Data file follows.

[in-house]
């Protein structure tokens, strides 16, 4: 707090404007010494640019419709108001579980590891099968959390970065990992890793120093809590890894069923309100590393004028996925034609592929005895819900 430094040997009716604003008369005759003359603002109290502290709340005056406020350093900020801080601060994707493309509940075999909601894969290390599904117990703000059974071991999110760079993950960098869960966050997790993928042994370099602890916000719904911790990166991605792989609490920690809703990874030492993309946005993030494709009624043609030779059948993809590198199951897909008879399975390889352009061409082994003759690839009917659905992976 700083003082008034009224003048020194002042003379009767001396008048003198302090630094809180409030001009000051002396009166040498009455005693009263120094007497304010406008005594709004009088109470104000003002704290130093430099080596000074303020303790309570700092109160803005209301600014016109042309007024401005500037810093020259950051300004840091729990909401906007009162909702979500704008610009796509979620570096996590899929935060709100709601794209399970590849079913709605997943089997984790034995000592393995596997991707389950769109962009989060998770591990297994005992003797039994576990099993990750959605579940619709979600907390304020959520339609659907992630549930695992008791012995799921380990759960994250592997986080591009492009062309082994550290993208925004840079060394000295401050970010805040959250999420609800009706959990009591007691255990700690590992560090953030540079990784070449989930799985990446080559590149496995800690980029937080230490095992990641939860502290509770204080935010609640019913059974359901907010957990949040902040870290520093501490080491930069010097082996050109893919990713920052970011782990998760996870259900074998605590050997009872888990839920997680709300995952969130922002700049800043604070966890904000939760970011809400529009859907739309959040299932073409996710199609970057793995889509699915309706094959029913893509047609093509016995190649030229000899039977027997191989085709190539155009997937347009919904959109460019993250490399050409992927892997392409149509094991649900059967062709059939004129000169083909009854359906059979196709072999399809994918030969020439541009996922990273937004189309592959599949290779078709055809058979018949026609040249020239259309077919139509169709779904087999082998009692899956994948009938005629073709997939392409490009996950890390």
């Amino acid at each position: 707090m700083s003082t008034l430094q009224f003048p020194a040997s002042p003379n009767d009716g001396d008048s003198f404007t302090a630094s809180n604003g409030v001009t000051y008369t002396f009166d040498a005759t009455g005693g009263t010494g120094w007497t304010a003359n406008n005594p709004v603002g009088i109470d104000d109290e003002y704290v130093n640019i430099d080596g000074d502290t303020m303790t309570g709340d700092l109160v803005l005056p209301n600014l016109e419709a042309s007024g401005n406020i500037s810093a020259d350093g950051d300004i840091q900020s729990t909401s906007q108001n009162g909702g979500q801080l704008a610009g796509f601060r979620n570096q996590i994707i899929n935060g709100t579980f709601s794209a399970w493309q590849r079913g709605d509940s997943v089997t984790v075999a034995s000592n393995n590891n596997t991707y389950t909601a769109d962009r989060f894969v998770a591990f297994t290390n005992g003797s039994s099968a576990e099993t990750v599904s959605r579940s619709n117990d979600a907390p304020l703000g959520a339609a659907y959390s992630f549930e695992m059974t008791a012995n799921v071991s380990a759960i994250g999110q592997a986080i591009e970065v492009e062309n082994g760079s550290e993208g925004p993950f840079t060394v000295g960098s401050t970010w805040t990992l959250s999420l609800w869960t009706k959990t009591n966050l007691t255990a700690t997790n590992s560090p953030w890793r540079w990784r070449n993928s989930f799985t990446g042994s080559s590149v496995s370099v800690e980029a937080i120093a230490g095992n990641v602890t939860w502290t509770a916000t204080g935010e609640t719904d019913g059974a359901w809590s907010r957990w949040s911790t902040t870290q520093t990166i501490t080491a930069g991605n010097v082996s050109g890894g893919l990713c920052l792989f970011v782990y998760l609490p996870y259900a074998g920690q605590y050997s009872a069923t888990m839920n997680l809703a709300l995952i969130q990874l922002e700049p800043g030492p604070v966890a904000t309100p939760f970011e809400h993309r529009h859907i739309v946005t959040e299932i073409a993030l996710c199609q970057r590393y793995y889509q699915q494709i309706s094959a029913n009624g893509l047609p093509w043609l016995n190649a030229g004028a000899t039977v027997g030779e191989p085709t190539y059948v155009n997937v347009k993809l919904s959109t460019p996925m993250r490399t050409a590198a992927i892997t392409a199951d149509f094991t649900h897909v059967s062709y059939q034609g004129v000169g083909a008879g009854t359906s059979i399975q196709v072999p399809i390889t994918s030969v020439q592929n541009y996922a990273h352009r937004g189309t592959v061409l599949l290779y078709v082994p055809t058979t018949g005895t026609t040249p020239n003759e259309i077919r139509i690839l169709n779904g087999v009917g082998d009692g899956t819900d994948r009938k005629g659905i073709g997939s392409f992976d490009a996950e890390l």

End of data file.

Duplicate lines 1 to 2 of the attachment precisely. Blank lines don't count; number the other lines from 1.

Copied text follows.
[in-house]
């Protein structure tokens, strides 16, 4: 707090404007010494640019419709108001579980590891099968959390970065990992890793120093809590890894069923309100590393004028996925034609592929005895819900 430094040997009716604003008369005759003359603002109290502290709340005056406020350093900020801080601060994707493309509940075999909601894969290390599904117990703000059974071991999110760079993950960098869960966050997790993928042994370099602890916000719904911790990166991605792989609490920690809703990874030492993309946005993030494709009624043609030779059948993809590198199951897909008879399975390889352009061409082994003759690839009917659905992976 700083003082008034009224003048020194002042003379009767001396008048003198302090630094809180409030001009000051002396009166040498009455005693009263120094007497304010406008005594709004009088109470104000003002704290130093430099080596000074303020303790309570700092109160803005209301600014016109042309007024401005500037810093020259950051300004840091729990909401906007009162909702979500704008610009796509979620570096996590899929935060709100709601794209399970590849079913709605997943089997984790034995000592393995596997991707389950769109962009989060998770591990297994005992003797039994576990099993990750959605579940619709979600907390304020959520339609659907992630549930695992008791012995799921380990759960994250592997986080591009492009062309082994550290993208925004840079060394000295401050970010805040959250999420609800009706959990009591007691255990700690590992560090953030540079990784070449989930799985990446080559590149496995800690980029937080230490095992990641939860502290509770204080935010609640019913059974359901907010957990949040902040870290520093501490080491930069010097082996050109893919990713920052970011782990998760996870259900074998605590050997009872888990839920997680709300995952969130922002700049800043604070966890904000939760970011809400529009859907739309959040299932073409996710199609970057793995889509699915309706094959029913893509047609093509016995190649030229000899039977027997191989085709190539155009997937347009919904959109460019993250490399050409992927892997392409149509094991649900059967062709059939004129000169083909009854359906059979196709072999399809994918030969020439541009996922990273937004189309592959599949290779078709055809058979018949026609040249020239259309077919139509169709779904087999082998009692899956994948009938005629073709997939392409490009996950890390």